In 2008, my friend Caterina Fake (herself and “old school” blogger) introduced me to the Etsy team and, long story short, I announced I was leaving Yahoo! and going to Etsy to be their CTO in July 2008. You can see my excitement at moving to NYC, an excitement that has not waned even a little in the decade of being here (as I quoted John Lennon in that post: “what a bad-ass city!”) There was a companion post on the Etsy blog (then known as the Storque!) and a couple of weeks after I started in September 2008, my first communication with the Etsy community as CTO was also on the blog (executive summary: things were in bad shape and we had a lot of work to do). It’s easy to look back at Etsy today and see its success as obvious and pre-ordained but it certainly didn’t feel that way when I wrote that post. The site was crashing more or less daily at the time. In the macro world, Lehman Brothers infamously collapsed into bankruptcy just the day before that blog post. I had been in NYC for two weeks and had just stopped sleeping on an air mattress when my boxes arrived from California. There was a part of me that thought I had truly terrible timing — why did I move to the center of the collapse of the financial system for this? My memories of that time were less of the “I’m so excited about this challenge!” variety and more “what have I gotten myself into?” Reading that first post today, I can feel the underlying anxiety of the time — how many incoming execs use a “ticking time bomb” metaphor in their inaugural posts to their customers? But I was glad to have a blog where I could tell the truth and start to get to know the community. The blog was a great vehicle for that kind of writing and blogging was a really natural form of direct communication to me at that point.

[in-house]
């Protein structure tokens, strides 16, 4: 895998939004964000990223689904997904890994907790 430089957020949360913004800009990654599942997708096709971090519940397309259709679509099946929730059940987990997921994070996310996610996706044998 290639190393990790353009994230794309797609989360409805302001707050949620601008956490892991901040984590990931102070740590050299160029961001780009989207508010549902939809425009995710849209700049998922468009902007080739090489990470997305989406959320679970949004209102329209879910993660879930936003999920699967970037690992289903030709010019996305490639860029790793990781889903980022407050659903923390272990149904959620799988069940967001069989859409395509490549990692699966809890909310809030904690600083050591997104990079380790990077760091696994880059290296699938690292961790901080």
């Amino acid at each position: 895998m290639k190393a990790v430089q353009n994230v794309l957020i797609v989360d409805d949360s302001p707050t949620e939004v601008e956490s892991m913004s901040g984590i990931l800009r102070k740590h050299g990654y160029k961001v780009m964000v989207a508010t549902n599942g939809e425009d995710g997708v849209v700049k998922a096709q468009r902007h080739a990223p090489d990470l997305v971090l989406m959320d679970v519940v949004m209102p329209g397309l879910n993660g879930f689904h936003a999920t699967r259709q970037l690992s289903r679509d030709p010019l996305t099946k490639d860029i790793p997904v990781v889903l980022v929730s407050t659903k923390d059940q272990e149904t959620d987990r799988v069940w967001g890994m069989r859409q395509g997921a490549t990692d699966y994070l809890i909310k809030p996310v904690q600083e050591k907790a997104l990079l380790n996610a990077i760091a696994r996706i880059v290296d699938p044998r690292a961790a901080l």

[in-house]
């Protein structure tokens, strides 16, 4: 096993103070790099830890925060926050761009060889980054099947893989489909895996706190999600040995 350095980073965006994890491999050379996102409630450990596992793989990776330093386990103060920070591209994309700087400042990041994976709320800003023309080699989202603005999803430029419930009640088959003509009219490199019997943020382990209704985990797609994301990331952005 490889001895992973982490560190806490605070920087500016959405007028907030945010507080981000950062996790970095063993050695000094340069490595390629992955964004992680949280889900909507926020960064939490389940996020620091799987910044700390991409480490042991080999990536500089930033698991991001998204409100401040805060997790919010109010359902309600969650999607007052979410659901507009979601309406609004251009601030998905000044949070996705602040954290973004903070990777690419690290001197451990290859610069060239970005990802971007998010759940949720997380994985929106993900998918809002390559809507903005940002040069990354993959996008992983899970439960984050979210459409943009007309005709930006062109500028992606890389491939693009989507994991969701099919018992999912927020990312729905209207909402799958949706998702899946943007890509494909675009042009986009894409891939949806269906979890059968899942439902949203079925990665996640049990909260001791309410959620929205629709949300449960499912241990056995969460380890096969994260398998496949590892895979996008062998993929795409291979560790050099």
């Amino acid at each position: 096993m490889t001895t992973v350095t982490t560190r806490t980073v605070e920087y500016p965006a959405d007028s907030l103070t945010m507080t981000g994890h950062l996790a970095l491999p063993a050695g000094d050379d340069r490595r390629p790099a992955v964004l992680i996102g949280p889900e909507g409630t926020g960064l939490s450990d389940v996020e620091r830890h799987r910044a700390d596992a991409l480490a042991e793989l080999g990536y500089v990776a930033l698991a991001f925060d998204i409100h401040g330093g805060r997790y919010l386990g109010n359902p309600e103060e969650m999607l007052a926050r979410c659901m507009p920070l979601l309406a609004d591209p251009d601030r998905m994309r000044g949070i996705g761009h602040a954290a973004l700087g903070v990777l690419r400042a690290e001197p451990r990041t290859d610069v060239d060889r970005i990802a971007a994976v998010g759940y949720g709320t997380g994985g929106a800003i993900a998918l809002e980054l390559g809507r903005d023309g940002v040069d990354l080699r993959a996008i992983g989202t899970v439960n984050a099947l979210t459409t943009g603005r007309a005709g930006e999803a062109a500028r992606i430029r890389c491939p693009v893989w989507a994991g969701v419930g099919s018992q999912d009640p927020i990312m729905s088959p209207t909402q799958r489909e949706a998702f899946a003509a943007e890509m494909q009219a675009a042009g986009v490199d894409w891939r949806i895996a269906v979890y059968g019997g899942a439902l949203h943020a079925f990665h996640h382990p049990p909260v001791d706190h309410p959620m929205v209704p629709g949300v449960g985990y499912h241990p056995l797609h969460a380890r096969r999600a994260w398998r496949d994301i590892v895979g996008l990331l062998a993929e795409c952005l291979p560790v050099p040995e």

We had a big rebuilding job to do at Etsy and blogs came to the rescue in another way. We used a blog called fix.etsy.com to communicate during outages, which were very frequent when I first arrived. Ironically, the first major outage happened the day after my “ticking time bomb post” and fix.etsy.com itself was down so we had to bring that back up quickly to even be able to give updates on the main site outage (this moment is preserved in the Wayback Machine). Thank goodness that one of the beautiful things about a blog is you can get it up and running and start publishing almost immediately. I was at a bar with an important recruit during that first outage and was excusing myself regularly to manage the situation from the bathroom. (The recruit must have thought I had a medical problem giving how much I was going to the bathroom.)